Southwest Flooring Market pushes forward
By Steven Feldman Dallas-Flooring retailers came here to the Southwest Flooring Market Jan. 6-7, while continuing with a less severe virus mutation. COVID-19 may still be with us, but in this part of the country, dealers are putting business first, according to Lori Kisner, managing partner, Market Maker Events, show organizer. Pre-registration was even 25% higher than last year until the Omicron peak last month.
Despite a slew of cancellations over the past week, mainly due to potential participants and their teams who have contracted COVID-19 and are unafraid of COVID-19 itself, attendance was expected to rise 15% from last year, according to Kisner. last year. “Given that we don’t have BPI here, along with their 600 buyers, we’re actually doing quite well,” she said.
That sentiment was confirmed by a number of exhibitors. Jamann Stepp, vice president of hard surface, The Dixie Group, said the Dixie space was busy from start to finish on the first day of the show. That statement was echoed by Rotem Eylor, CEO of Republic, and Jason Strong, president of Fuzion Flooring.
“This has been the best Southwest Flooring Market for us in the past four years,” said Strong. “For this region – Texas, Oklahoma – people are less concerned about COVID-19, so they definitely showed up. And the quality of the buyers was really good. They are ready to buy products.”
According to Strong, Fuzion is a brand for medium to medium high-end dealers. “We try to make our products a little different from the market. Whether it’s the way we fill knots in our European oak or what we even do with a basic SPC to make sure dealers don’t get called back.” To that end, Fuzion had success with Laminate, SPC and also sold some of its merchandising units. “And then we had some overstocks that we sold,” Strong said. “People are buying inventory again, which is nice.”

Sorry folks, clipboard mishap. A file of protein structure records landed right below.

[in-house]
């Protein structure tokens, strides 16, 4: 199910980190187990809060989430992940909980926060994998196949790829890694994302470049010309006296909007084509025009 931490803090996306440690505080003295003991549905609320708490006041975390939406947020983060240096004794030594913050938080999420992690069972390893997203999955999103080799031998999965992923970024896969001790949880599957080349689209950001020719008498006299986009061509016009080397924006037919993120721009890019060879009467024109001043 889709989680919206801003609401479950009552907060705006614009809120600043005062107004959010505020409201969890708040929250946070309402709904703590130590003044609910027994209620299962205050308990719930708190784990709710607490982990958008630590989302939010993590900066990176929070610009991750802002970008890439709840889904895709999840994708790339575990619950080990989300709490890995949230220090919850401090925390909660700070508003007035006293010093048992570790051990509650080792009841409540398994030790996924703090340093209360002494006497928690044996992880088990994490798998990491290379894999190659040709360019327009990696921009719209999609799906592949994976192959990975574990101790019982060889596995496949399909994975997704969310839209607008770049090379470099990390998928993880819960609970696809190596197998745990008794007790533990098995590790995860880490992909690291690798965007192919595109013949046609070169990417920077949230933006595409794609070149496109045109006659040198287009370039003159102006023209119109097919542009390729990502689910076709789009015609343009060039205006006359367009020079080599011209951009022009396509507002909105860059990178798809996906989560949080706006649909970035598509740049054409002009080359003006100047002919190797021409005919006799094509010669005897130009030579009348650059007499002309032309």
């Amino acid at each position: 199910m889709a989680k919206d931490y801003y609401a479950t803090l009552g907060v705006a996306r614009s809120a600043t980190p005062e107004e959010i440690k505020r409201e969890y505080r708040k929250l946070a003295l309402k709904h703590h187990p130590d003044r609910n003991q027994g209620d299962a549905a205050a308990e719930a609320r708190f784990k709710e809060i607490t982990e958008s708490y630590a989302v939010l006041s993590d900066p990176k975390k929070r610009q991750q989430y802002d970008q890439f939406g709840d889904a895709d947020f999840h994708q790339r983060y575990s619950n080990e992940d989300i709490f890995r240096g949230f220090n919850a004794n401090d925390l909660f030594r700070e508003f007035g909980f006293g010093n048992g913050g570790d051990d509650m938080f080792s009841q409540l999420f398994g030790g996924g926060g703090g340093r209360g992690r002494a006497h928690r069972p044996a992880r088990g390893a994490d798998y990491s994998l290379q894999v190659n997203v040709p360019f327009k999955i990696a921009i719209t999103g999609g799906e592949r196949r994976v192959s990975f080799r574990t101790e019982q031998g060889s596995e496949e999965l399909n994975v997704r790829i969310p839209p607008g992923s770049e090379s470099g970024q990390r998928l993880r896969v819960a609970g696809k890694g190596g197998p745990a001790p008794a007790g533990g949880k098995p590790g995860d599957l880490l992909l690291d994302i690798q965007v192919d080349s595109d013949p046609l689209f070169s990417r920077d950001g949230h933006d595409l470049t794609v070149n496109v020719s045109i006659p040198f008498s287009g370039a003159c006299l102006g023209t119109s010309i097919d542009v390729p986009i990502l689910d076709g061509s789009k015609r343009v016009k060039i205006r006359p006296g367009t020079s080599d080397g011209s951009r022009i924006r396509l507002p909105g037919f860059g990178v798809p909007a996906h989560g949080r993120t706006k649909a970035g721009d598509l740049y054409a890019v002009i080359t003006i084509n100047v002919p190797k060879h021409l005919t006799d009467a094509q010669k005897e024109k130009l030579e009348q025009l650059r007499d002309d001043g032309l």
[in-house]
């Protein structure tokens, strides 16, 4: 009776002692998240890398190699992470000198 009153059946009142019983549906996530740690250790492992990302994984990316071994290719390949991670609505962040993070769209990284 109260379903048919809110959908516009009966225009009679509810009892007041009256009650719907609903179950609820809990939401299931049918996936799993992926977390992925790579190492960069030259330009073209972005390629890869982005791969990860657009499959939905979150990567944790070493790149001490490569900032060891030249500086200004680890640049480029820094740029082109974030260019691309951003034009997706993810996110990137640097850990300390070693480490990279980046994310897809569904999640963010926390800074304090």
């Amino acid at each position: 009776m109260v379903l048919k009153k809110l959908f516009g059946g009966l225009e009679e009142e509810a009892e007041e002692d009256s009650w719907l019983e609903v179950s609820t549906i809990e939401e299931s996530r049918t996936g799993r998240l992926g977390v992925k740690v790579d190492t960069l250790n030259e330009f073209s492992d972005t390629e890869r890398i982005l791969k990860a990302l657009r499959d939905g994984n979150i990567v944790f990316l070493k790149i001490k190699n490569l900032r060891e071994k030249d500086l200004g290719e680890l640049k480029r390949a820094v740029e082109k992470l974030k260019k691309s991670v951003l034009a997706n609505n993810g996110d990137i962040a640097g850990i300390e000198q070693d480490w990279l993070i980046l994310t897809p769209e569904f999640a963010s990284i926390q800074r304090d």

As a relatively new company, Strong attributed Fuzion’s success to a number of factors. “It is clear that the market is good. Forecasts suggest this year will be strong again for our business. The demand will certainly be there. And for us, a lot has to do with where we are in our life cycle. People are starting to hear more about us and they’re starting to see that we’ve entered a pattern of success.”
Kisner said Market Maker Events has at no point considered canceling the Southwest Flooring Market, despite media-fueled Omicron fears. “We never thought about it,” she said. “But we also kept a close eye on the amount of hospitalizations that occurred because of this. At the macro level, we look at countries like South Africa, where it all started. And if you look at their price, it’s falling as fast as it’s been rising. So we pray the peak happens before our next show [in Atlanta, Jan. 26-27]. If not, we’re still in states that don’t lock: Texas, Georgia, Mississippi. They tend to keep things open and let people get on with their lives. And we have to move on with our lives.”
Kisner said shows in less restrictive states have a head start in terms of attendance generation right now. “Our shows are in regions where business comes first,” she said. “If we were in a state with very strict rules, we probably wouldn’t get the turnout because people don’t want to show their vaccination card,” she said. “Some people don’t even want to be vaccinated. They just won’t want the hassle.”